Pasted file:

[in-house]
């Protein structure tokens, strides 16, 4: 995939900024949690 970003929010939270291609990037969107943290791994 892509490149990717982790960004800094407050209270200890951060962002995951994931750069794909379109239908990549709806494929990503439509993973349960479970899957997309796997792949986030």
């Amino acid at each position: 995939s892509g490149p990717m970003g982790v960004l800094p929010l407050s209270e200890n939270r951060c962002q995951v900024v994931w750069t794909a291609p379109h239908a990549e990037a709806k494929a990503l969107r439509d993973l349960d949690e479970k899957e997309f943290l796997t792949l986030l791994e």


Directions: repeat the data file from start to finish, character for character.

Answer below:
[in-house]
């Protein structure tokens, strides 16, 4: 995939900024949690 970003929010939270291609990037969107943290791994 892509490149990717982790960004800094407050209270200890951060962002995951994931750069794909379109239908990549709806494929990503439509993973349960479970899957997309796997792949986030």
């Amino acid at each position: 995939s892509g490149p990717m970003g982790v960004l800094p929010l407050s209270e200890n939270r951060c962002q995951v900024v994931w750069t794909a291609p379109h239908a990549e990037a709806k494929a990503l969107r439509d993973l349960d949690e479970k899957e997309f943290l796997t792949l986030l791994e």